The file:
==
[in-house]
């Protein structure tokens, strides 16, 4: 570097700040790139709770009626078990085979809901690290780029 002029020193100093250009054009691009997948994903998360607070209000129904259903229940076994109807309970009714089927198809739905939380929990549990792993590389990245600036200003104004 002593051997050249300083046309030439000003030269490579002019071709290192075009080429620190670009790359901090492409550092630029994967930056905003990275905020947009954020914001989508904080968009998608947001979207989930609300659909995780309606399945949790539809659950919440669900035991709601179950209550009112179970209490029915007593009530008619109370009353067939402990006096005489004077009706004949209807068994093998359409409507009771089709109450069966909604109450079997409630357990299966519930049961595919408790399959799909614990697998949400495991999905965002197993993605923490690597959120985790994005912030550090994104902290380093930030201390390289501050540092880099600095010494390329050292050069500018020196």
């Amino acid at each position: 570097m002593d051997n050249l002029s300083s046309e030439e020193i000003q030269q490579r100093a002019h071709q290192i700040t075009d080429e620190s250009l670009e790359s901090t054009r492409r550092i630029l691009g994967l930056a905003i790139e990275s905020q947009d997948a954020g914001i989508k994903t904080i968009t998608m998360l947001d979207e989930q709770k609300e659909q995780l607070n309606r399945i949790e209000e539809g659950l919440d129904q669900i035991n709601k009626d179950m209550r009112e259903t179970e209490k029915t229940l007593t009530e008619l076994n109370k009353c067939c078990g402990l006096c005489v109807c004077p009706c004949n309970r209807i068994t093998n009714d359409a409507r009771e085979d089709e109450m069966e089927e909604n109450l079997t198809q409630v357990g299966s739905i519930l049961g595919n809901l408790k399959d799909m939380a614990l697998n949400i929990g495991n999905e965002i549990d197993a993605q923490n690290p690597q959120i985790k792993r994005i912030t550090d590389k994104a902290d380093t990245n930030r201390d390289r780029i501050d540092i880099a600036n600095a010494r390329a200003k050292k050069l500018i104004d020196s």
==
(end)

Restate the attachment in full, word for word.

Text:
[in-house]
């Protein structure tokens, strides 16, 4: 570097700040790139709770009626078990085979809901690290780029 002029020193100093250009054009691009997948994903998360607070209000129904259903229940076994109807309970009714089927198809739905939380929990549990792993590389990245600036200003104004 002593051997050249300083046309030439000003030269490579002019071709290192075009080429620190670009790359901090492409550092630029994967930056905003990275905020947009954020914001989508904080968009998608947001979207989930609300659909995780309606399945949790539809659950919440669900035991709601179950209550009112179970209490029915007593009530008619109370009353067939402990006096005489004077009706004949209807068994093998359409409507009771089709109450069966909604109450079997409630357990299966519930049961595919408790399959799909614990697998949400495991999905965002197993993605923490690597959120985790994005912030550090994104902290380093930030201390390289501050540092880099600095010494390329050292050069500018020196």
């Amino acid at each position: 570097m002593d051997n050249l002029s300083s046309e030439e020193i000003q030269q490579r100093a002019h071709q290192i700040t075009d080429e620190s250009l670009e790359s901090t054009r492409r550092i630029l691009g994967l930056a905003i790139e990275s905020q947009d997948a954020g914001i989508k994903t904080i968009t998608m998360l947001d979207e989930q709770k609300e659909q995780l607070n309606r399945i949790e209000e539809g659950l919440d129904q669900i035991n709601k009626d179950m209550r009112e259903t179970e209490k029915t229940l007593t009530e008619l076994n109370k009353c067939c078990g402990l006096c005489v109807c004077p009706c004949n309970r209807i068994t093998n009714d359409a409507r009771e085979d089709e109450m069966e089927e909604n109450l079997t198809q409630v357990g299966s739905i519930l049961g595919n809901l408790k399959d799909m939380a614990l697998n949400i929990g495991n999905e965002i549990d197993a993605q923490n690290p690597q959120i985790k792993r994005i912030t550090d590389k994104a902290d380093t990245n930030r201390d390289r780029i501050d540092i880099a600036n600095a010494r390329a200003k050292k050069l500018i104004d020196s």